We spent 3 days and 2 nights in the countryside of Nicaragua. After la Trinidad, we served in Los Lamos and San Jorge, small villages of several hundred people. They do not have a lot of materialistic wealth, and their cows and pigs and chickens are their food supply and their bank account. If they need to buy something they will sell one of their animals, usually a cow, to get the money. So their animals are very important to them, and anything we can do to help them is very much appreciated. They are quick to smile and thank us for our service.
A day in the countryside has a rhythm of its own, and you can see and hear and smell and feel it. The sun rises and sets fast near the equator, but everything else moves at a slow steady pace. You can hear the changing animal sounds as they move thru the day, the natural songs the birds sing, feel the dry warmth of the sun, smell the food which is cooked over wood fires, sleep outside comfortable with stars much brighter than at home.
However it is upside down at times; at home, daytime is noisy and nighttime quiet; here the warmth of the afternoon sun makes man and beast tranquil, and slow meandering or a midday siesta are the norm. At night, once the dogs settle down from their watchdog duty, a quiet serenity surrounds us. Sleep comes easily, and all is well…until 2:17 am; why that is significant I don’t know, but it means something to the roosters because that’s when they start. And what they start is a cackling cacophony with no known purpose, a mystery of the avian kingdom. And they gather momentum as they go, like a downhill skier on hardpack snow, and they don’t stop until sun up, and then, their unknown purpose fulfilled, they stop their cackling and act all innocent, like they didn’t do anything wrong. And the most aggravating part of it all is that most people are not even aware of this travesty. I hear people all the time ask their children about animal sounds, “what does the rooster say?” And they give the stock answer “cock-a-doodle-do” and I want to break into the conversation with a 10 minute version of a Nicaraguan rooster rant. We should be telling our kids the truth about these miscreants so that if they ever visit down here someday they won’t be shocked and disappointed by their true nature. The only satisfying part of their story is the end, where they are on a plate next to some blue cheese dressing and some celery.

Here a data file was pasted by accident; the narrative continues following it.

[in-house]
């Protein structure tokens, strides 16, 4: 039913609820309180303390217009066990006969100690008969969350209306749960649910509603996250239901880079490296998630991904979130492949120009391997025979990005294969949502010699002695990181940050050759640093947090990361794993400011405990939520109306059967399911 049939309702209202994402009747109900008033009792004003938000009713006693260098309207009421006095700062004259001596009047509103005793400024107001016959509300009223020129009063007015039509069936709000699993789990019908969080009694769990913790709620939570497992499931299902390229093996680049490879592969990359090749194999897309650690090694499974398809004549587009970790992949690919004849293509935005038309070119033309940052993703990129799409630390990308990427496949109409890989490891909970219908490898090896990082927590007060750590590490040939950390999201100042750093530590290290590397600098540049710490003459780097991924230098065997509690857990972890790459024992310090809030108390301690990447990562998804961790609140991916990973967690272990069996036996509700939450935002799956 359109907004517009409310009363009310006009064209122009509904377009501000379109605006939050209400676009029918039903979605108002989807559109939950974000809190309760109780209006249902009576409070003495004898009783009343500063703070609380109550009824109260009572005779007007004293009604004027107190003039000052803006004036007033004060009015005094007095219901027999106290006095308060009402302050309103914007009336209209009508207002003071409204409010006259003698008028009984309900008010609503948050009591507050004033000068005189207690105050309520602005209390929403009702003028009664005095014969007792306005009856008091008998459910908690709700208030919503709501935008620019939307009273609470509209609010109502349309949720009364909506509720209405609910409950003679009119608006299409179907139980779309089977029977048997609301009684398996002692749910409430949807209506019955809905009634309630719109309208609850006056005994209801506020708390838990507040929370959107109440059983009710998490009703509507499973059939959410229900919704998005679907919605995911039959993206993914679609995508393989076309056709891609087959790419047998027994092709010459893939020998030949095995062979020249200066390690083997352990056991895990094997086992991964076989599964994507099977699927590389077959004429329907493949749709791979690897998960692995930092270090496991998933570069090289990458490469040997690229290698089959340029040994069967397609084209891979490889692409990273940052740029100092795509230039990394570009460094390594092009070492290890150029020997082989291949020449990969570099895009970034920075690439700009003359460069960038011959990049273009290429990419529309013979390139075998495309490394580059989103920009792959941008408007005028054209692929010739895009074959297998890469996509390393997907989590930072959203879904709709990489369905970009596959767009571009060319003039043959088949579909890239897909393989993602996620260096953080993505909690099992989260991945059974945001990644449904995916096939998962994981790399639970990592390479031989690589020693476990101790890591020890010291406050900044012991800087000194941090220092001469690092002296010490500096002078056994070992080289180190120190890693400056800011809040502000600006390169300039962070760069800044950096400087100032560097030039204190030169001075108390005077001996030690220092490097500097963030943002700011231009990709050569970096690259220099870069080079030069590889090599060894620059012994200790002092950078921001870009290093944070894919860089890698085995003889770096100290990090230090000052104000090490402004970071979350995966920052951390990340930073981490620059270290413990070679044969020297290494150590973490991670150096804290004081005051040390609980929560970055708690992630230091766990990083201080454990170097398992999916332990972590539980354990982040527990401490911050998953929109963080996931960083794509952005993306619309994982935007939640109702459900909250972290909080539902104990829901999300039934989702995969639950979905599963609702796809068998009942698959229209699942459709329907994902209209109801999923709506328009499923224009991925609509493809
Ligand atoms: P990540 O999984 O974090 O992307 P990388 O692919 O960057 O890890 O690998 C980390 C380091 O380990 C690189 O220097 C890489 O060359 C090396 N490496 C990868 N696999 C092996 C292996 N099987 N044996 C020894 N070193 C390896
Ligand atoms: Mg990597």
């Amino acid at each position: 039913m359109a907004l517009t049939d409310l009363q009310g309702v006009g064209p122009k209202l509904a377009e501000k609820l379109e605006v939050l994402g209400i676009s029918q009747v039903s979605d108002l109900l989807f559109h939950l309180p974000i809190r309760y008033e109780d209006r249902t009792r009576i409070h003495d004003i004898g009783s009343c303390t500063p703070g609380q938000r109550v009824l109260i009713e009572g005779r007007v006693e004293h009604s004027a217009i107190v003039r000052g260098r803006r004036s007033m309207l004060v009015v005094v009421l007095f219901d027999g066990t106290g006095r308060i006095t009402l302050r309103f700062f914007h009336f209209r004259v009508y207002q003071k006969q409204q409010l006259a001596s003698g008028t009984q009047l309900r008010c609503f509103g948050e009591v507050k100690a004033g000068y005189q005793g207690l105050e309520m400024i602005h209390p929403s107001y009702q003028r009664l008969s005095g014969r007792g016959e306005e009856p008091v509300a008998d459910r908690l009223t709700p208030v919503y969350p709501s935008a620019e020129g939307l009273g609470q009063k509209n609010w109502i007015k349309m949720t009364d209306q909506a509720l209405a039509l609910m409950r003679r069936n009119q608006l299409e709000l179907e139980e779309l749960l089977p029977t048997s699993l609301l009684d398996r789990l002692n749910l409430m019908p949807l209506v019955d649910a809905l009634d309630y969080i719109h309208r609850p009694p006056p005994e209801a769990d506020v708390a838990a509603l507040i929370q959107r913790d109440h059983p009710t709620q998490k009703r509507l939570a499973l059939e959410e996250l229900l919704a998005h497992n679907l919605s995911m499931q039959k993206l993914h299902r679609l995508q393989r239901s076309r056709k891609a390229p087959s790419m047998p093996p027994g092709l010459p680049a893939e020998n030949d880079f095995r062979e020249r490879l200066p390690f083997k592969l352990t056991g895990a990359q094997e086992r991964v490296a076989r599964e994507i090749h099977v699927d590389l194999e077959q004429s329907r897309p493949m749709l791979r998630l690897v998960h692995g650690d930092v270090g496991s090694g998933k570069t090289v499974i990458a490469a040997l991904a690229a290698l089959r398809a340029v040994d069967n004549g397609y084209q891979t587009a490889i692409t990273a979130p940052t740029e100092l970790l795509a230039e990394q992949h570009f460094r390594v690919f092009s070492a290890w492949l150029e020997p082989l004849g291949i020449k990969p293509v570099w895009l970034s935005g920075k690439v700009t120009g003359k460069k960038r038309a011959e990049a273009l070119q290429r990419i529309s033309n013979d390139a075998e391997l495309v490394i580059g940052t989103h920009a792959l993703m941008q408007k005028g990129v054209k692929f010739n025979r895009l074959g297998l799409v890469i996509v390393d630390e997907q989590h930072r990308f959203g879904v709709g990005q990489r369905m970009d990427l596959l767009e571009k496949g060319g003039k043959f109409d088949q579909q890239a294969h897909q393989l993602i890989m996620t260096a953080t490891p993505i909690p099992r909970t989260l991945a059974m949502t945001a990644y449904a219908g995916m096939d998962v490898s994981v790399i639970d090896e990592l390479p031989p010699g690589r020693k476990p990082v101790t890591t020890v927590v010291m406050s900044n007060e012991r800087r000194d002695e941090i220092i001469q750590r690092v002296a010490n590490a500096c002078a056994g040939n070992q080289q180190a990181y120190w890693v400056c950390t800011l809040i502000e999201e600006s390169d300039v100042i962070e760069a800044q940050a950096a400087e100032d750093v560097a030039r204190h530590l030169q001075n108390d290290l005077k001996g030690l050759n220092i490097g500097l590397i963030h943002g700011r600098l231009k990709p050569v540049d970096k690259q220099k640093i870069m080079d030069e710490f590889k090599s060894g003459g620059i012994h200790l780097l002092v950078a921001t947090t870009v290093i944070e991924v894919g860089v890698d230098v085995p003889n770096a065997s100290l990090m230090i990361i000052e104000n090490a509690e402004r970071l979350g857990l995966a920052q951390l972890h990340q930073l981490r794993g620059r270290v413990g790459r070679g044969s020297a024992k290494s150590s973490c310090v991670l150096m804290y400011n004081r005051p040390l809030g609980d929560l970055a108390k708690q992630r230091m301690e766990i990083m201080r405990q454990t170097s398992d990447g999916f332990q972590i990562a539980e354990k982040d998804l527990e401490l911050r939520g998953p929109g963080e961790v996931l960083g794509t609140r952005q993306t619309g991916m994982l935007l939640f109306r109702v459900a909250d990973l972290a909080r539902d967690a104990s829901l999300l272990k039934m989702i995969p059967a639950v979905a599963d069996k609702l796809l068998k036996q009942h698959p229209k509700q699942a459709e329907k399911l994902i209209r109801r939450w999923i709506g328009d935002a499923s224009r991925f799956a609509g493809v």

I know I am a veterinarian and I am on a mission trip and should be saying nice things about everything, especially the animals, but lack of sleep makes me grumpy, so I need to share it with you; misery loves company. But lest you think I am a whiner, I will admit that I still like it here, especially the countryside, and sleeping here at night.
And I am really enjoying the chicken.
Blessings from Los Lamos